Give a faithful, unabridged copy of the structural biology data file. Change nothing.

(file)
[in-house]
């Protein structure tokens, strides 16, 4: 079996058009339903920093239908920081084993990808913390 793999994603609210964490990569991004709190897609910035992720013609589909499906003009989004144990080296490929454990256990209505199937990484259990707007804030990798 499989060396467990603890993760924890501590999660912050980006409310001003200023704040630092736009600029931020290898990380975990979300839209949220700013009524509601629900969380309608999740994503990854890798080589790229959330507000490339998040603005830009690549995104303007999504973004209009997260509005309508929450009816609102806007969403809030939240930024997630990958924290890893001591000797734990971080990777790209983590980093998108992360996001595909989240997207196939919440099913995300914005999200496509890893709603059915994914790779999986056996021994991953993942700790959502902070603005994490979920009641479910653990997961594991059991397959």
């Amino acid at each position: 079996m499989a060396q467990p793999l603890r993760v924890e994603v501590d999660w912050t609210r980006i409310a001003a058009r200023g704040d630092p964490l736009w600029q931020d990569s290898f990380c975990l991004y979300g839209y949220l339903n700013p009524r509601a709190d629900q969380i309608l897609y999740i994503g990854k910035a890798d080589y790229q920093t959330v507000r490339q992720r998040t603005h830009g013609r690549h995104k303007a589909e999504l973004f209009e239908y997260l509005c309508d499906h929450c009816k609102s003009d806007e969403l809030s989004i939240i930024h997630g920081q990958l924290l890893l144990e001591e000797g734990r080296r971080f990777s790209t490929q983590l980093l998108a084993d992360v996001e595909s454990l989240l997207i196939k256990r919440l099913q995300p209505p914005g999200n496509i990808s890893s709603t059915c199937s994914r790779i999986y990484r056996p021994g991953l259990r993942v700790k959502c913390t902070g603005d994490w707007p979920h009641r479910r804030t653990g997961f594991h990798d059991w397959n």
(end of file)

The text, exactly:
[in-house]
């Protein structure tokens, strides 16, 4: 079996058009339903920093239908920081084993990808913390 793999994603609210964490990569991004709190897609910035992720013609589909499906003009989004144990080296490929454990256990209505199937990484259990707007804030990798 499989060396467990603890993760924890501590999660912050980006409310001003200023704040630092736009600029931020290898990380975990979300839209949220700013009524509601629900969380309608999740994503990854890798080589790229959330507000490339998040603005830009690549995104303007999504973004209009997260509005309508929450009816609102806007969403809030939240930024997630990958924290890893001591000797734990971080990777790209983590980093998108992360996001595909989240997207196939919440099913995300914005999200496509890893709603059915994914790779999986056996021994991953993942700790959502902070603005994490979920009641479910653990997961594991059991397959």
């Amino acid at each position: 079996m499989a060396q467990p793999l603890r993760v924890e994603v501590d999660w912050t609210r980006i409310a001003a058009r200023g704040d630092p964490l736009w600029q931020d990569s290898f990380c975990l991004y979300g839209y949220l339903n700013p009524r509601a709190d629900q969380i309608l897609y999740i994503g990854k910035a890798d080589y790229q920093t959330v507000r490339q992720r998040t603005h830009g013609r690549h995104k303007a589909e999504l973004f209009e239908y997260l509005c309508d499906h929450c009816k609102s003009d806007e969403l809030s989004i939240i930024h997630g920081q990958l924290l890893l144990e001591e000797g734990r080296r971080f990777s790209t490929q983590l980093l998108a084993d992360v996001e595909s454990l989240l997207i196939k256990r919440l099913q995300p209505p914005g999200n496509i990808s890893s709603t059915c199937s994914r790779i999986y990484r056996p021994g991953l259990r993942v700790k959502c913390t902070g603005d994490w707007p979920h009641r479910r804030t653990g997961f594991h990798d059991w397959n």